Editorials

As Chicago Blackhawks Struggle, The Secondary Ticket Market Follows

By Aaron Goldschmidt
CHICAGO, IL - APRIL 19: A pair of tickets from Game Three of the Western Conference Quarterfinals between the Nashville Predators and the Chicago Blackhawks during the 2015 NHL Stanley Cup Playoffs at the United Center on April 19, 2015 in Chicago, Illinois. (Photo by Bill Smith/NHLI via Getty Images)
CHICAGO, IL - APRIL 19: A pair of tickets from Game Three of the Western Conference Quarterfinals between the Nashville Predators and the Chicago Blackhawks during the 2015 NHL Stanley Cup Playoffs at the United Center on April 19, 2015 in Chicago, Illinois. (Photo by Bill Smith/NHLI via Getty Images) /
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The Chicago Blackhawks may not be the hottest ticket in Chicago anymore, at least not as long as they’re playing like they have this season

The Dow Jones isn’t the only market that has been tanking recently.

As of 1:30 p.m. Tuesday, you could get into the United Center for $25 on StubHub to see the Chicago Blackhawks host the Calgary Flames on Tuesday night.  After a long span of about a decade where ‘Hawks fans had to pony up at least $100 to sit in the upper level, the secondary market demand seems to have dissipated.

The Blackhawks are having a rough year, dealing with top players not producing, their star goaltender being injured and an overall lack of depth.  And after some lackluster performances at the United Center, ‘Hawks fans are deciding to stay home instead of paying the price of a championship product, then being disappointed.

President John McDonough has a big decision to make this year, especially if the Blackhawks don’t make the playoffs.  The team was thought to be set up as a perennial contender, like its longtime rival, the Detroit Red Wings. But a series of bad contracts and an inability to build through the draft has stopped the ‘Hawks’ momentum in its tracks.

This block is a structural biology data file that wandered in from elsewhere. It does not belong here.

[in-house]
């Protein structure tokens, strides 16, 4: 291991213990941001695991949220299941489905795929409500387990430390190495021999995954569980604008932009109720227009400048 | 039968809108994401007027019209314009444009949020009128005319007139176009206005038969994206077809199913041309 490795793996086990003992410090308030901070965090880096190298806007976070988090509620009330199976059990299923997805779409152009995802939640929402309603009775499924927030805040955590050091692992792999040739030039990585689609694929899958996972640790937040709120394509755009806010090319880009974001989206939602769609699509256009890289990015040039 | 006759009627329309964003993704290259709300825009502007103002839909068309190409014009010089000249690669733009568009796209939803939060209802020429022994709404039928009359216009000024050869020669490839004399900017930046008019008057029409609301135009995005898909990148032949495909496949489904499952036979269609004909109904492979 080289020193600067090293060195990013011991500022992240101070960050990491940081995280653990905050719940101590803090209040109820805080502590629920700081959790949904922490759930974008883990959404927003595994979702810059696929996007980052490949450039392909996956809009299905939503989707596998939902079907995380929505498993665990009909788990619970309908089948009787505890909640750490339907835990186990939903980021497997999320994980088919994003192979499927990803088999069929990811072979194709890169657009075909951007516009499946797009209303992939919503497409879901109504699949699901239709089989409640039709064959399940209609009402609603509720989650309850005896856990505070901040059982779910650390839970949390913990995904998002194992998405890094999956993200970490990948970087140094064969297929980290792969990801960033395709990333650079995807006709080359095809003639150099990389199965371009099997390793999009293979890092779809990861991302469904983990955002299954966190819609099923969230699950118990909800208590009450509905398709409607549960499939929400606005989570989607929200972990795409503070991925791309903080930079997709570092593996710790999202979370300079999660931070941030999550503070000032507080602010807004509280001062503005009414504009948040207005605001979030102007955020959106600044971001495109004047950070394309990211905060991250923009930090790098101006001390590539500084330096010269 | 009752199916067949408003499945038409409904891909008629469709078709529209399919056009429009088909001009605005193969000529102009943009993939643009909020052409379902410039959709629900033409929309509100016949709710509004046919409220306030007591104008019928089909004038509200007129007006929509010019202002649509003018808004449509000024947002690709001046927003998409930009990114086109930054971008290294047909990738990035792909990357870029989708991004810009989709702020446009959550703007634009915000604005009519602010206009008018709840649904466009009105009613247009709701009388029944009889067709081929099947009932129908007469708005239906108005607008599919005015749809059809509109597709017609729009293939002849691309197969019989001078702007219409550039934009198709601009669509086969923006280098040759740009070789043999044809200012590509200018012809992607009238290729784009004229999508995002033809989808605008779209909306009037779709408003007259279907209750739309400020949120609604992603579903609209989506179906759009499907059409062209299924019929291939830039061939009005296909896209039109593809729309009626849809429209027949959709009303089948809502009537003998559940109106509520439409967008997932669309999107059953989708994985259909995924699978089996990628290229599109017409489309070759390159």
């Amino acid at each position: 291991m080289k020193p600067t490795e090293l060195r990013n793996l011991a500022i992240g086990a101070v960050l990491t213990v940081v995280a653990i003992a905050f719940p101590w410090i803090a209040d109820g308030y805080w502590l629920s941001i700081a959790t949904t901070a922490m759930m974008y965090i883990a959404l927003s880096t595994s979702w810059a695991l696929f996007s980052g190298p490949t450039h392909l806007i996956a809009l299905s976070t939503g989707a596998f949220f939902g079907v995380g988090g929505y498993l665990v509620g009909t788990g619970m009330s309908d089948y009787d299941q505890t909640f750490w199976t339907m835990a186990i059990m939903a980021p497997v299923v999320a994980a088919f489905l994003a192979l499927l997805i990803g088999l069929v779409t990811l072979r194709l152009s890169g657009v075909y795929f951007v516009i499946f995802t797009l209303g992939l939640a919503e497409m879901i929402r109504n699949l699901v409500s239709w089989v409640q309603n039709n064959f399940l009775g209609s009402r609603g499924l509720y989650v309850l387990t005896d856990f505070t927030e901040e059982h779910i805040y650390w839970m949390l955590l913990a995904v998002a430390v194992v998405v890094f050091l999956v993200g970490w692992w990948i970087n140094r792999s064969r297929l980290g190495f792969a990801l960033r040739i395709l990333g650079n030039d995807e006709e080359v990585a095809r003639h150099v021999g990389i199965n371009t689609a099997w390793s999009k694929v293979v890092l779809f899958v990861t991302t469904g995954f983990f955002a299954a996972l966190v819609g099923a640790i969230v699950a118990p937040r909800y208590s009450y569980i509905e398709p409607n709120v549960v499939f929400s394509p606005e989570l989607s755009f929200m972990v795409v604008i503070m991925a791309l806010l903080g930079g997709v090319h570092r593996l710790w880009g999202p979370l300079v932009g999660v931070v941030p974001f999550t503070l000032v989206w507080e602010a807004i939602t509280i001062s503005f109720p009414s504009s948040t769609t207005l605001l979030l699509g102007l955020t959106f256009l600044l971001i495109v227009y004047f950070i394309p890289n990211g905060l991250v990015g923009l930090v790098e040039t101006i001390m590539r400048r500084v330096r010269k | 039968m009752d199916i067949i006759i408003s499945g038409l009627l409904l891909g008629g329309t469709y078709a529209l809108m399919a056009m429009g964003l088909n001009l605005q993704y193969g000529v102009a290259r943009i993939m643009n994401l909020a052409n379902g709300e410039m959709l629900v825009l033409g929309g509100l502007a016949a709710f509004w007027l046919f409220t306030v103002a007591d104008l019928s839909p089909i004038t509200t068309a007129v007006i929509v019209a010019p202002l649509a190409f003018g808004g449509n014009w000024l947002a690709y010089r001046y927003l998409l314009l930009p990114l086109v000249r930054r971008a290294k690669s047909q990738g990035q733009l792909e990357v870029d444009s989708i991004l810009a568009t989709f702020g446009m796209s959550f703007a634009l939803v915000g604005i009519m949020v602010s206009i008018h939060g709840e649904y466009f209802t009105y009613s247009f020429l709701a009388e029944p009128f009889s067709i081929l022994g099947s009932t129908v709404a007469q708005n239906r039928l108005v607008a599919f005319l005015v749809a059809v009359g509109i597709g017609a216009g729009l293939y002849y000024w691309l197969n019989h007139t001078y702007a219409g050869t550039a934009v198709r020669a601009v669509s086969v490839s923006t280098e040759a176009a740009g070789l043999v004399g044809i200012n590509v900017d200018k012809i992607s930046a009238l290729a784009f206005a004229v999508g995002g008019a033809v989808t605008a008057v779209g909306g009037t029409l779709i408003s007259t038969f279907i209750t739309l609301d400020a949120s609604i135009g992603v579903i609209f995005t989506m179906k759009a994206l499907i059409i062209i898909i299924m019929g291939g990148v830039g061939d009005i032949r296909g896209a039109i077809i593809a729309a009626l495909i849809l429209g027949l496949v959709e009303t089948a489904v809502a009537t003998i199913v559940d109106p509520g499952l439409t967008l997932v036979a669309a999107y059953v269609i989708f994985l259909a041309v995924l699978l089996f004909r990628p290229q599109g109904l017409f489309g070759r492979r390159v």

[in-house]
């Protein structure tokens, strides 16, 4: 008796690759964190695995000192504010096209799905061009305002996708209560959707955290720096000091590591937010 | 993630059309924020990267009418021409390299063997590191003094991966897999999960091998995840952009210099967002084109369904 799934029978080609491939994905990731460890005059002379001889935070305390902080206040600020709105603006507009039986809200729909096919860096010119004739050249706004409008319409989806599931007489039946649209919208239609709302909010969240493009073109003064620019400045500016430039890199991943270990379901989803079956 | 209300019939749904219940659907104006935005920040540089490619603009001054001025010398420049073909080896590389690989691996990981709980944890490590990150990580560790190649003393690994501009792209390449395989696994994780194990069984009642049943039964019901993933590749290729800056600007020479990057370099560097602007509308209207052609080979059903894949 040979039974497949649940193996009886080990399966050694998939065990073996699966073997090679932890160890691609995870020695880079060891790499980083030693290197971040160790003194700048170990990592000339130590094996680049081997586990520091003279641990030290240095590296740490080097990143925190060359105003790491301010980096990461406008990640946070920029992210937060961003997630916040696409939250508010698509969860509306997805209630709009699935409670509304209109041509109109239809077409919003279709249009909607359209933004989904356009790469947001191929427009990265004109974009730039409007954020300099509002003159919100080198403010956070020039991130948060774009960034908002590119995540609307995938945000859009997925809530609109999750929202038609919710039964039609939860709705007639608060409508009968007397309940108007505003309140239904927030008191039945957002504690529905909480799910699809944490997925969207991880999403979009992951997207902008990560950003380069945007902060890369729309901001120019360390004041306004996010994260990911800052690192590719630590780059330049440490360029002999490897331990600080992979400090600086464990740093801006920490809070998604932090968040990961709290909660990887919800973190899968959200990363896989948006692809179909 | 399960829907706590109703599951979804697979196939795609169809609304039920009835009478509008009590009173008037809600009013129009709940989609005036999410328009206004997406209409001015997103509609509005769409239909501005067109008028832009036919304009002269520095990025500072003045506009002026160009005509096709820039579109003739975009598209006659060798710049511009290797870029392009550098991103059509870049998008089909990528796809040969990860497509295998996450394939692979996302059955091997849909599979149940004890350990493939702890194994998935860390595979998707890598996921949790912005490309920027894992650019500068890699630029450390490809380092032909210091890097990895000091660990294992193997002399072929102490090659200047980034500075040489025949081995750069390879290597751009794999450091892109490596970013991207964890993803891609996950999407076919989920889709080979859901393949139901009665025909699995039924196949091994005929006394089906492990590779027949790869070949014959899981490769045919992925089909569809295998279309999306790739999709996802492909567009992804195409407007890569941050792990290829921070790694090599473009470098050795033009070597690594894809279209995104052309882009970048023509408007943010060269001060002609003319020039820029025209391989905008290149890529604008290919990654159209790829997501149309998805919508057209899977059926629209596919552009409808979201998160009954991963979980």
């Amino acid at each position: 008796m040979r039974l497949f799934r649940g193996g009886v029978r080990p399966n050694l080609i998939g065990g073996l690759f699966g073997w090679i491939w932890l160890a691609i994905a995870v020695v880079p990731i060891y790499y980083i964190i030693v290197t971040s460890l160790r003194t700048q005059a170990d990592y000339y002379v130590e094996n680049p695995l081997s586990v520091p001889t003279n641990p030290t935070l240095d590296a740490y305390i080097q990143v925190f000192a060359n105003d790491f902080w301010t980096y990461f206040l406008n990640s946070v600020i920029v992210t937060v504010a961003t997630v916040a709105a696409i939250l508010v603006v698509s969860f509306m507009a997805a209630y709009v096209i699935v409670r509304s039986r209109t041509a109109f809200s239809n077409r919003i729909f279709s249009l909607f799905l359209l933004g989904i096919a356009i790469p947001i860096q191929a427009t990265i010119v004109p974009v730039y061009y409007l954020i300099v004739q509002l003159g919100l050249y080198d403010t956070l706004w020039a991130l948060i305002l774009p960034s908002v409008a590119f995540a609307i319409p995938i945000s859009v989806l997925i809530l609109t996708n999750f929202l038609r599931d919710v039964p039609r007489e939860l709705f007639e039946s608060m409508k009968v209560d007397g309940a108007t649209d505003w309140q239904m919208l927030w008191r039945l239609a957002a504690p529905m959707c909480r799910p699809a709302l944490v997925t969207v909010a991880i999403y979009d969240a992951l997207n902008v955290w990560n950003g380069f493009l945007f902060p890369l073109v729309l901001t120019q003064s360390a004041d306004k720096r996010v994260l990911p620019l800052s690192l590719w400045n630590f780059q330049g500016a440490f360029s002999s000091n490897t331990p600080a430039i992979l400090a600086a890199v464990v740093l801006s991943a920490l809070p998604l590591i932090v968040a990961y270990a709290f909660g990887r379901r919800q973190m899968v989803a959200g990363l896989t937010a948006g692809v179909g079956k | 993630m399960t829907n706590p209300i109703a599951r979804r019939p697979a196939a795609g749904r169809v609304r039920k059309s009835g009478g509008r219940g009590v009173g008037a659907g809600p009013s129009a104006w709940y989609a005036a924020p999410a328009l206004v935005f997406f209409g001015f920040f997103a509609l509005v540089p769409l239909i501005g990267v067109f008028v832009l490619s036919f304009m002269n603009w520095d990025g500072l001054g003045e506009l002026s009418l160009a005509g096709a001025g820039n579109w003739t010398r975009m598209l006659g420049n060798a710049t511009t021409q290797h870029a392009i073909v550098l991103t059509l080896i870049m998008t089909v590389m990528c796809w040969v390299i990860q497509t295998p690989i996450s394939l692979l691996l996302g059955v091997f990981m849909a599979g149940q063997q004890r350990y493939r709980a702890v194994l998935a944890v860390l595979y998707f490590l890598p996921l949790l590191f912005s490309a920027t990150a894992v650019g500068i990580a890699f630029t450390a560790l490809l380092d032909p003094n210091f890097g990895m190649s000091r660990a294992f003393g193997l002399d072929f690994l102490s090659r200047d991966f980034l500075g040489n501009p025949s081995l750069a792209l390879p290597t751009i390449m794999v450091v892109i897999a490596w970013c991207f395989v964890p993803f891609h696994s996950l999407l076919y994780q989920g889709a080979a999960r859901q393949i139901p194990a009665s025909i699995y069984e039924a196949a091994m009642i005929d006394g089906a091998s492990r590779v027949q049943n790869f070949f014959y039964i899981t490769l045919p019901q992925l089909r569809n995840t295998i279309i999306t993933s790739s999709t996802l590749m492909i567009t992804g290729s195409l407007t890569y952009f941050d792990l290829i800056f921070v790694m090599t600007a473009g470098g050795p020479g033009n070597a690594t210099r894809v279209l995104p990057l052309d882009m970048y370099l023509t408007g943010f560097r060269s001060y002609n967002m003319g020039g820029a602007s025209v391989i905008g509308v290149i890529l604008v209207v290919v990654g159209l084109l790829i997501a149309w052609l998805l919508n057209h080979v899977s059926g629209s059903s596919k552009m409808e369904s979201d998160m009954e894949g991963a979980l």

Marketing efforts such as giving away jerseys to Metra riders before the season started or having flash mobs in the Daley Plaza were attempts to try to hold on to fans’ attention, but it ultimately comes down to the product on the ice.

It’s shocking that a team with Jonathan Toews, Patrick Kane and Duncan Keith is so mediocre.  But after 10 years of great hockey in Chicago, fans and the media can only resort to giving their stars a pass for their past success.

The ‘Hawks currently sit seven points out of a playoff spot, but would making the playoffs do any good?  Would anybody buy tickets to a first-round series against Vegas or Nashville assuming it would be a short series?

Blackhawks management is soon to find itself between a rock and a hard place when it’s realized this wave it has been riding has died out, and that there is no choice but to move on.  Everybody knows all good things come to an end, and most fans are grateful for this recent run.

Next: What Happens When Corey Crawford Returns?

The best thing the ‘Hawks can do is cut their losses and start revamping their depleted prospect pool.  As we all know, it takes a lot to win a Stanley Cup, and the Blackhawks just don’t have that depth anymore.  Or at least the ticket market thinks they don’t.

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